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How to End a Bad Relationship With Parents and Grown Siblings

by Maura Banar, studioD

Family is usually an important and supportive part of your life, but not every family is healthy; some can be downright toxic. Signs that your family members may be doing you more harm than good include their abusing power, crossing emotional boundaries and attempting to manipulate, explains psychologist Sherrie Bourg Carter, Ph.D., in the "Psychology Today" publication "Toxic Relationships: A Health Hazard." These are all good reasons to consider ending a bad relationship with parents or grown siblings, though having justification doesn't make the effort any easier. Remaining calm and firm in breaking off ties with family is the best approach for your peace of mind.

Express your feelings about the relationship with the individuals who are involved. While the conversation may prove difficult, it's important for you to express how the behaviors demonstrated by your parents and siblings affect you. Avoid blaming them or inferring reasons for their behavior, which can make your parents or siblings become defensive. Avoid anticipating a change after you've explained your point of view. Instead, focus on the benefits of expressing your feelings.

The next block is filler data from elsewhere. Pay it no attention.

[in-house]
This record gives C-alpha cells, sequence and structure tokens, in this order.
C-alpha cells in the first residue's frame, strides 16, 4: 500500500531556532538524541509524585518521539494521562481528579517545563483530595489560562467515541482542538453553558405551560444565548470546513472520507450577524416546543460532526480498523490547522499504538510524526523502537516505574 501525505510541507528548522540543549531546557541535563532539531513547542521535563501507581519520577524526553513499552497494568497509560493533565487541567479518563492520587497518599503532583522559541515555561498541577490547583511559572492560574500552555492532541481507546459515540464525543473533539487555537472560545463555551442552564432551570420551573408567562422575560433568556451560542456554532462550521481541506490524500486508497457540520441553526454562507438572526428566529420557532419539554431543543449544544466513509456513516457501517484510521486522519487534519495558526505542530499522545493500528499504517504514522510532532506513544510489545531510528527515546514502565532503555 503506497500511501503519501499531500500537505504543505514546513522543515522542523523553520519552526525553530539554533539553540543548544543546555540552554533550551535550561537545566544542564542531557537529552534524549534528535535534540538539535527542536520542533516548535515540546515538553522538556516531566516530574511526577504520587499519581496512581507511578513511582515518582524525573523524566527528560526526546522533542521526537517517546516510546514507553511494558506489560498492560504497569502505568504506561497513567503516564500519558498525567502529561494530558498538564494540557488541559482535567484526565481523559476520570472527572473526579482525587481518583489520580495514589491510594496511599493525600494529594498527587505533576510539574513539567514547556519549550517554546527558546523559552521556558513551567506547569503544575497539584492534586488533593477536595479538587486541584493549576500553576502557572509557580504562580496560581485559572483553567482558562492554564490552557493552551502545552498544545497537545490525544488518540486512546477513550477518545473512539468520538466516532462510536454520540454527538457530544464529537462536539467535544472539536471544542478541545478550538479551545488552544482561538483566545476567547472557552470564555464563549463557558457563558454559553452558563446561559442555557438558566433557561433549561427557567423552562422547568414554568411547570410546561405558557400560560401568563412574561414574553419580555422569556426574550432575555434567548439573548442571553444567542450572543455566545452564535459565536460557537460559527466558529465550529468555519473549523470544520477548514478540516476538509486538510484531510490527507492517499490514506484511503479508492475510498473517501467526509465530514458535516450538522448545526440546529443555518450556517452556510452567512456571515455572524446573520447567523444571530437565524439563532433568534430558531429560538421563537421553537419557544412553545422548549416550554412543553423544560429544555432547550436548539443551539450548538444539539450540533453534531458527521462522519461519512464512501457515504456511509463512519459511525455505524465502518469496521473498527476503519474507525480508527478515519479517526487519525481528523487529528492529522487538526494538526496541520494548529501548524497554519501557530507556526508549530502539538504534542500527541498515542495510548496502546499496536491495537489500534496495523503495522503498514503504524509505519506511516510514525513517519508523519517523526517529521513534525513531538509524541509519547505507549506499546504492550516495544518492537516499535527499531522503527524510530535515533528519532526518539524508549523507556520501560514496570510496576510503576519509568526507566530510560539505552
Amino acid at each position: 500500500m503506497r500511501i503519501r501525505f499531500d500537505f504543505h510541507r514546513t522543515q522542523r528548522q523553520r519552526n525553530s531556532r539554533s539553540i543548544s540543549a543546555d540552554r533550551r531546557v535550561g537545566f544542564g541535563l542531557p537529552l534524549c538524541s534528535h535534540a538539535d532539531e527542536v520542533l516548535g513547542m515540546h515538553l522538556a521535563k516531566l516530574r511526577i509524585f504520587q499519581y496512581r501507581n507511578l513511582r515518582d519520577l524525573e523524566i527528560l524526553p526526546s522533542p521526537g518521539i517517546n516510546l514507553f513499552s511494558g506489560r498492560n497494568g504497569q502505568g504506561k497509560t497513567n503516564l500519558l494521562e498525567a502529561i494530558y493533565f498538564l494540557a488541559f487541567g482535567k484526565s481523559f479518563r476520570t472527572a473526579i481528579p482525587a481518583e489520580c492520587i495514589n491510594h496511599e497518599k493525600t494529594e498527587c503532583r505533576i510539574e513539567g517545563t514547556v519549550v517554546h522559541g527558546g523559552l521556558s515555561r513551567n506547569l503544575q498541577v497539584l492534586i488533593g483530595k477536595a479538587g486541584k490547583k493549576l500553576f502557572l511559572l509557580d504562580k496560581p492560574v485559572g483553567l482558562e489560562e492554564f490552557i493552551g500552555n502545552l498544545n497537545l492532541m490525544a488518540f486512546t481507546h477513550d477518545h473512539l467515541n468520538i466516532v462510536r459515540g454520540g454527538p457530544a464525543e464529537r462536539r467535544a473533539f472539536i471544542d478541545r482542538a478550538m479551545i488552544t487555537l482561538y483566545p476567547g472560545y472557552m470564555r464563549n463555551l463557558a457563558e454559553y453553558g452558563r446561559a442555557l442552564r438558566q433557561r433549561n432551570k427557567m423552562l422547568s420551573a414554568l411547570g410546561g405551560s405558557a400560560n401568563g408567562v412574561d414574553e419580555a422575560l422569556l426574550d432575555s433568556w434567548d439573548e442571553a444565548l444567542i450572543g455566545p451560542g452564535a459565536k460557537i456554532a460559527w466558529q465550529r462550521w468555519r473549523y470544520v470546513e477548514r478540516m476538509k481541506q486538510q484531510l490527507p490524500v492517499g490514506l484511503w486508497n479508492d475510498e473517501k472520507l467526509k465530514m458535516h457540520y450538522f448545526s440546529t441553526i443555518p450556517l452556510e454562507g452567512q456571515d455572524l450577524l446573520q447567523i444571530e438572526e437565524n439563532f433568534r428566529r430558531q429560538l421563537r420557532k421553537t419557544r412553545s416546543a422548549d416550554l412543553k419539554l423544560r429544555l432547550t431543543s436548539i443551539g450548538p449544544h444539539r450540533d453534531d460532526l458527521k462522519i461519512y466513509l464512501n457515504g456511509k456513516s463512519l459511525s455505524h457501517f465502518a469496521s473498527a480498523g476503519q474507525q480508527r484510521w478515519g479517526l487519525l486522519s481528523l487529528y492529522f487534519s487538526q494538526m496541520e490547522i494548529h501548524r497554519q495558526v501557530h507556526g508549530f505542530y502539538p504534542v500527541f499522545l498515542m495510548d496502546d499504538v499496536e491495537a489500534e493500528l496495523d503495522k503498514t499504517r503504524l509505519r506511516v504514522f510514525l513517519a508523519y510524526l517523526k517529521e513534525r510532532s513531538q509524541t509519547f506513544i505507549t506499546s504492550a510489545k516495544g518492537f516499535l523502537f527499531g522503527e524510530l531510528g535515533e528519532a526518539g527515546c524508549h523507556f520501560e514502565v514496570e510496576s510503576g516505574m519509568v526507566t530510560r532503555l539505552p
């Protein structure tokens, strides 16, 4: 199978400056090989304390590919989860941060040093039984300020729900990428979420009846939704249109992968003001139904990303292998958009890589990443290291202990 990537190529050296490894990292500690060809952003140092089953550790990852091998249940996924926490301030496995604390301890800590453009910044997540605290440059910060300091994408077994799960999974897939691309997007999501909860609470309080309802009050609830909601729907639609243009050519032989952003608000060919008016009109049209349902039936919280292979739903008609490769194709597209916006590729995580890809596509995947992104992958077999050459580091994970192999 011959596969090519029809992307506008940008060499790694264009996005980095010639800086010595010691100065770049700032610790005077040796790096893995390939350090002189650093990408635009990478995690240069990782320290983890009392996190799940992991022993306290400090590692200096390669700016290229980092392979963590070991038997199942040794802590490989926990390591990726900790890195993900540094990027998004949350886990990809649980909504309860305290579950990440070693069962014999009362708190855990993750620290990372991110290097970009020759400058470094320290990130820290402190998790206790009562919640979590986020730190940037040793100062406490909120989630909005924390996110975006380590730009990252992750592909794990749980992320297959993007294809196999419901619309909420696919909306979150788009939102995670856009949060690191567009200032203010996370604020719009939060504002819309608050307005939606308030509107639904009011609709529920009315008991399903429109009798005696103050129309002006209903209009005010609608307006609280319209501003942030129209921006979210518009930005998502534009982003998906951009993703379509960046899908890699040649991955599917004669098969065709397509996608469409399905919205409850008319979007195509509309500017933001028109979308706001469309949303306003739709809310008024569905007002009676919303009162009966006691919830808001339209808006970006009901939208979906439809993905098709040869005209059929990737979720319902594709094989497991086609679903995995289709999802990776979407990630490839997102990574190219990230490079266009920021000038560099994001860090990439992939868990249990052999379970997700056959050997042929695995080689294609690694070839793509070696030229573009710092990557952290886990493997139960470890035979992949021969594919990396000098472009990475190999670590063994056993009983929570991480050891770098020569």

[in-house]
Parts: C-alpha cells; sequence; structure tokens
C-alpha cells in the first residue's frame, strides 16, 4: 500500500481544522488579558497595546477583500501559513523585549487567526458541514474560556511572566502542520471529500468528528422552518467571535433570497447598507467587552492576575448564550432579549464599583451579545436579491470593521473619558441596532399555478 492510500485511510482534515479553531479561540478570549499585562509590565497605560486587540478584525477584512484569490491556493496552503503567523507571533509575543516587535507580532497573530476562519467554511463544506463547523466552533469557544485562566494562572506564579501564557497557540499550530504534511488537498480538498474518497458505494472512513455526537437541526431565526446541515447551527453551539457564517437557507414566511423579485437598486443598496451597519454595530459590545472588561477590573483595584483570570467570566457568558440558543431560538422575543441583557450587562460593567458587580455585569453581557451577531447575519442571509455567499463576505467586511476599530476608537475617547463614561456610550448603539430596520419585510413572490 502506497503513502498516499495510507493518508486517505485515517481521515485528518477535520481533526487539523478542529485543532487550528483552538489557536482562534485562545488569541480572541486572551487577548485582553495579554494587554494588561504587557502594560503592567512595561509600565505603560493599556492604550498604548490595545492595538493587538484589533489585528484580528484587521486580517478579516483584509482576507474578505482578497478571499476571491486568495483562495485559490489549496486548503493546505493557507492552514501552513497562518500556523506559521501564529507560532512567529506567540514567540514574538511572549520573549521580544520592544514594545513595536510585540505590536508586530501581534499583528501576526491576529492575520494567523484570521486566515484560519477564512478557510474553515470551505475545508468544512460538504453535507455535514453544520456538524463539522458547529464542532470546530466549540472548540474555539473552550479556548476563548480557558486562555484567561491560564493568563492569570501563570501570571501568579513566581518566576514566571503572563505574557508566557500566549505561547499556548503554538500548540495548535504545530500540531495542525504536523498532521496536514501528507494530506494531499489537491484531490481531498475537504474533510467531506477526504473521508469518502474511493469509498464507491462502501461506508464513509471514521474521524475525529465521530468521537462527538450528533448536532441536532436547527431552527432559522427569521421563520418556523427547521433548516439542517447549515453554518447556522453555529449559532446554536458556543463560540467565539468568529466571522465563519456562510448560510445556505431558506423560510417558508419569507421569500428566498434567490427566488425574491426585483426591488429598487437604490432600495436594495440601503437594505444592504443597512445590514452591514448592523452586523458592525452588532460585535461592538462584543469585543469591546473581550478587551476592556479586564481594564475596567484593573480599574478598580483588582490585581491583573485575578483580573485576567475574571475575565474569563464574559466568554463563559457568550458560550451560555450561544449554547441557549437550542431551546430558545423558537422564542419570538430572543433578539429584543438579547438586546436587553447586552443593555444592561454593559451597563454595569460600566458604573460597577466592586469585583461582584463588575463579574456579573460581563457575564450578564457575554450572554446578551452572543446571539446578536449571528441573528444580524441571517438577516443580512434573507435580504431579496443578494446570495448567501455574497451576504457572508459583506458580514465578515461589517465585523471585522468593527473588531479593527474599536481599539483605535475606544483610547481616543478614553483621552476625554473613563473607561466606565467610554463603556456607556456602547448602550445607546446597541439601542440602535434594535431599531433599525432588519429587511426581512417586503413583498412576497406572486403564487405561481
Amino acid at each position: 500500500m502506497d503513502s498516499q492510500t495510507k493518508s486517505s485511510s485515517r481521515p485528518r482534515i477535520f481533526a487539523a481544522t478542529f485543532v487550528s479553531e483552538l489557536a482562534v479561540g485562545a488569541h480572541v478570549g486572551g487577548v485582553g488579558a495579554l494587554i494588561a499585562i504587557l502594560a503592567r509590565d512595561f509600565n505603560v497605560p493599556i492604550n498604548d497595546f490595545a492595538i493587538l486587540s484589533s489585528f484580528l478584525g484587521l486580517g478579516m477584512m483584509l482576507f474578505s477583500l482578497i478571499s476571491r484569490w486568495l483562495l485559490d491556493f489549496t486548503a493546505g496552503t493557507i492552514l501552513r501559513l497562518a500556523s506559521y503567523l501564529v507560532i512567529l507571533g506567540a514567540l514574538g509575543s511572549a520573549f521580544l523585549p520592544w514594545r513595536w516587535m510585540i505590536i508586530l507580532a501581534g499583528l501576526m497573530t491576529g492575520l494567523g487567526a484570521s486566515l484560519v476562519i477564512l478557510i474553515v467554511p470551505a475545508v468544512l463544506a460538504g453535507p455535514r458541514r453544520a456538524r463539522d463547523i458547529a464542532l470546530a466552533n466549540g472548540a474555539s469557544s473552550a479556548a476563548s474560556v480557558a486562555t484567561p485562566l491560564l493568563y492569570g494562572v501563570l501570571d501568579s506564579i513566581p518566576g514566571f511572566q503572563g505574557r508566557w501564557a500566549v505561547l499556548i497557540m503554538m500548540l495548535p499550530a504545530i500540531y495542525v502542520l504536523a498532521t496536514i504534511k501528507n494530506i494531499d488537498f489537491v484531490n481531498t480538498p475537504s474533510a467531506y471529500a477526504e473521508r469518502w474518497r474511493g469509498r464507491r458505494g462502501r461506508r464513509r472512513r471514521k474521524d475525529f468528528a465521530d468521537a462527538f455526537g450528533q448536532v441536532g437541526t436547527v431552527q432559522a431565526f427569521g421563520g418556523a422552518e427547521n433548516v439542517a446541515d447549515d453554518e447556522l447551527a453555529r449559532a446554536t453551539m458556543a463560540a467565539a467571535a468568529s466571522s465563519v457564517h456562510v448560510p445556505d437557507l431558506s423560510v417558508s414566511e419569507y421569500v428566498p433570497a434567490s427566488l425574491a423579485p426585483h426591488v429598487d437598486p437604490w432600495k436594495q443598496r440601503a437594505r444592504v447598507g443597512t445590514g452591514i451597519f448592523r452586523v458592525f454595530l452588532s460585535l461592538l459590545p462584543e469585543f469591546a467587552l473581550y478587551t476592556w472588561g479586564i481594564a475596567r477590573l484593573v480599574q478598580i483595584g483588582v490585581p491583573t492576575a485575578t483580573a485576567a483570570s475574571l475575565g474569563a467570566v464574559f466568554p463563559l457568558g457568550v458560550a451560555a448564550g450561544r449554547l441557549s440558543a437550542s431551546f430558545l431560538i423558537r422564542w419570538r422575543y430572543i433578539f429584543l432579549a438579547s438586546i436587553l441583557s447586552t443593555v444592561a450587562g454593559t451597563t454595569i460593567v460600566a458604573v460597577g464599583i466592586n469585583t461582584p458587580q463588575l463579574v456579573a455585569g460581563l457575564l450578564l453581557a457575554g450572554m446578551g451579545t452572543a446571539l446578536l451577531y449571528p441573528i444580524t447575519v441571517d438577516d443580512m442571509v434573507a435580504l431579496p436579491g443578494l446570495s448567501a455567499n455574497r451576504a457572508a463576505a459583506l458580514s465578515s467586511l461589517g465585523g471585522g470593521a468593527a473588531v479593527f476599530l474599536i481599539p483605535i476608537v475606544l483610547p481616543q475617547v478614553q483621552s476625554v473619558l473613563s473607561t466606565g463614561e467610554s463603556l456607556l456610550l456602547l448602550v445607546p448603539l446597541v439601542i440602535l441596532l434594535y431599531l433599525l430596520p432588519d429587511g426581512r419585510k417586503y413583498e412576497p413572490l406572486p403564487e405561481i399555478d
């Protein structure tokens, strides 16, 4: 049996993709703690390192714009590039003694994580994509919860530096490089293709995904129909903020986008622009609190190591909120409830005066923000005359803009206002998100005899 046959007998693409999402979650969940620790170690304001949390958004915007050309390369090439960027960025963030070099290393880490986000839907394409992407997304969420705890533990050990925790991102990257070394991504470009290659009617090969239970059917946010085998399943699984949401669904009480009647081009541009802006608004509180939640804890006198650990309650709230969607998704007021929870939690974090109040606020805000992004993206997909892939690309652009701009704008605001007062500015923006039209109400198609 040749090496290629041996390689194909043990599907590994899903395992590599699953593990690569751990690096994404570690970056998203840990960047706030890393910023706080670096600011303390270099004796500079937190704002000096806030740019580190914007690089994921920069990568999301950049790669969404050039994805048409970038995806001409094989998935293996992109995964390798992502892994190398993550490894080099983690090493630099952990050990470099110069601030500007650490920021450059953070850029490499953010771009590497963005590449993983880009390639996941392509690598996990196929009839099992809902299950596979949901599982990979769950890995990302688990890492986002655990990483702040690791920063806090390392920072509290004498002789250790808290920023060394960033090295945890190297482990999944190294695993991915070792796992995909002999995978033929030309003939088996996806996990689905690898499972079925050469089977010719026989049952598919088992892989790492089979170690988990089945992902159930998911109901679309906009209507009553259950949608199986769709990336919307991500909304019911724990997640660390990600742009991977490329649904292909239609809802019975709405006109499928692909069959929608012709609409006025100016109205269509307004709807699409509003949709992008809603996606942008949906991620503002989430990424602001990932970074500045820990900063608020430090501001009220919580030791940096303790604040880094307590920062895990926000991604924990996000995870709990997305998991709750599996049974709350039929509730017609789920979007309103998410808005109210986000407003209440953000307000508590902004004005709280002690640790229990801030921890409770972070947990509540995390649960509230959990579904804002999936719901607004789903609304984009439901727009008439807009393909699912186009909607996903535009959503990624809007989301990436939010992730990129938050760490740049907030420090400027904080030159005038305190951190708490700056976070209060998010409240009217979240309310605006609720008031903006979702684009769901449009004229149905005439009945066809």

Notify your parents and grown siblings that you will not respond to communication from them. Send communication to each involved party that as of a specific date, you will no longer respond to their emails, texts or phone calls. Although you could simply discontinue communication, your parents and siblings may increase their attempts to contact you if they do not receive notification ahead of time. Since you've already provided your parents and siblings with an explanation of the specific behaviors and how they make you feel, you don't need to provide an additional explanation. Instead, in your final communication, explain that you will no longer be in contact for the reasons you have previously discussed.

Discontinue all forms of communication with your parents and grown siblings. Bad relationships, particularly those that last for extended periods of time, aren't likely to change significantly. You, your parents and siblings have fallen into a pattern in which they behave badly, and you have grown to accept that behavior. Continued bad behavior is best addressed by disconnecting, explains Carter. Change contact information, such as your email address and phone number, or simply don't respond to their calls, texts or emails.

Strengthen your existing support system or build a new one. You may have lost some of your sources of support, and having support is important for your emotional and psychological well-being. Regularly spend time with other family members, friends and coworkers. Social supports provide a variety of benefits including a sense of being a part of a family, even if you aren't related, explains the Mayo Clinic in their online publication "Combat Stress With a Strong Social Support Network." Additionally, social supports encourage higher levels of self-esteem and an improved feeling of security.

About the Author

Maura Banar has been a professional writer since 2001 and is a psychotherapist. Her work has appeared in "Imagination, Cognition and Personality" and "Dreaming: The Journal of the International Association for the Study of Dreams." Banar received her Bachelor of Arts in psychology from Buffalo State College and her Master of Arts in mental health counseling from Medaille College.